There is increasing evidence of the importance of rhinovirus in lower respiratory tract infections in children and adults.29 30 Previous studies employing sensitive PCR methods have detected rhinovirus in nasal samples in 24–45% of children with pneumonia.26 31 The corresponding detection rate by culture has been approximately 10%.28 32 In the present study, rhinovirus was clearly the most common viral finding, detected by PCR in the sputum of 29% of the children. The mere presence of rhinovirus in sputum, however, offers no direct evidence of the aetiology of pneumonia, as 82% of the children with rhinovirus had evidence of concomitant bacterial infection. An interesting finding was that mixed rhinovirus/pneumococcal infection seemed to induce a more severe inflammation response than single rhinovirus or single pneumococcal infection, which is in agreement with the recent results by Jennings et al that mixed rhinovirus/pneumococcal infection is associated with severe disease in adults.30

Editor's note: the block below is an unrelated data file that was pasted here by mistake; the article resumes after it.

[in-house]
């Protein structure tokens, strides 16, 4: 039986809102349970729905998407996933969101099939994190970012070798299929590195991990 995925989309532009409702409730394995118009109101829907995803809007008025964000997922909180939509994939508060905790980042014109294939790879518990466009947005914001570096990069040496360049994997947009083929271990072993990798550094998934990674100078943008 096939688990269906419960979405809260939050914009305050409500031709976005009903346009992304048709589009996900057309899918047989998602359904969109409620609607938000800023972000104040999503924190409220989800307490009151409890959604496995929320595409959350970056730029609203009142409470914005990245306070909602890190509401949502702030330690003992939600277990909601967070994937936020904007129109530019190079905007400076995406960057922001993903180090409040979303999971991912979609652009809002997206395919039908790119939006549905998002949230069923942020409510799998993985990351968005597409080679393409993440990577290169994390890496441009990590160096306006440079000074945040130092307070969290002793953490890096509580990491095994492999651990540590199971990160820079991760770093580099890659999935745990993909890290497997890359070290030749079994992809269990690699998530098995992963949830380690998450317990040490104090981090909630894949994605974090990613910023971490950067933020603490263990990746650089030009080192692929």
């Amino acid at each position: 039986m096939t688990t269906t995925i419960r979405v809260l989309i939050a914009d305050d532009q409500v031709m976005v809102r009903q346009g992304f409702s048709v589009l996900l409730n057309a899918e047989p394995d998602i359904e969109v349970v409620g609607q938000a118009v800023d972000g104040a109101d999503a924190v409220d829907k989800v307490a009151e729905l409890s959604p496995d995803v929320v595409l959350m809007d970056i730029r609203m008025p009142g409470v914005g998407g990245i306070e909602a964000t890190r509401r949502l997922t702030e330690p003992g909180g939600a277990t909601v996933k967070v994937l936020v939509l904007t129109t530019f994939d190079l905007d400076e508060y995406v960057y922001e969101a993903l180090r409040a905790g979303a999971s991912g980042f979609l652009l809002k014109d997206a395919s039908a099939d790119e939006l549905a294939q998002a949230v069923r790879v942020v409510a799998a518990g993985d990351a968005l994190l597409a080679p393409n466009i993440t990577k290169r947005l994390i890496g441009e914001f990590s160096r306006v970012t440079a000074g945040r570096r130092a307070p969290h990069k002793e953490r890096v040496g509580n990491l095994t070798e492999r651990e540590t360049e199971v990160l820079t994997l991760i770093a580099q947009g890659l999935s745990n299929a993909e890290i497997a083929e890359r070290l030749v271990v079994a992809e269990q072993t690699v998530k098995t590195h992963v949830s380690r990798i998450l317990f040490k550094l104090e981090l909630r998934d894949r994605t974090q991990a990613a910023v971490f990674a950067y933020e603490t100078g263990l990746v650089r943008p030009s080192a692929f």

The role of the newly discovered viruses HBoV and hMPV in the aetiology of pneumonia is not fully established. In our study, these new viruses accounted for up to 42% of all the viral cases detected. HBoV was detected in sputum samples in 18% of the children and hMPV in 13%. This is in agreement with recent findings of Cilla and coworkers who detected HBoV and hMPV in nasopharyngeal aspirate samples in 14% and 12% of children with pneumonia, respectively.33 In accordance with previous studies, we found a high viral coinfection rate (64%) in children with HBoV.33 34 The viral coinfection rate in children with hMPV was 40%. Whether the detection of these new respiratory viruses in children with pneumonia reflects a primary infection or persistence of the virus after a previous infection cannot be determined. However, 4/10 hMPV cases and 3/14 HBoV cases were only detected in sputum specimens, which suggests that, in these cases, HBoV and hMPV most probably originated from the lower respiratory tract.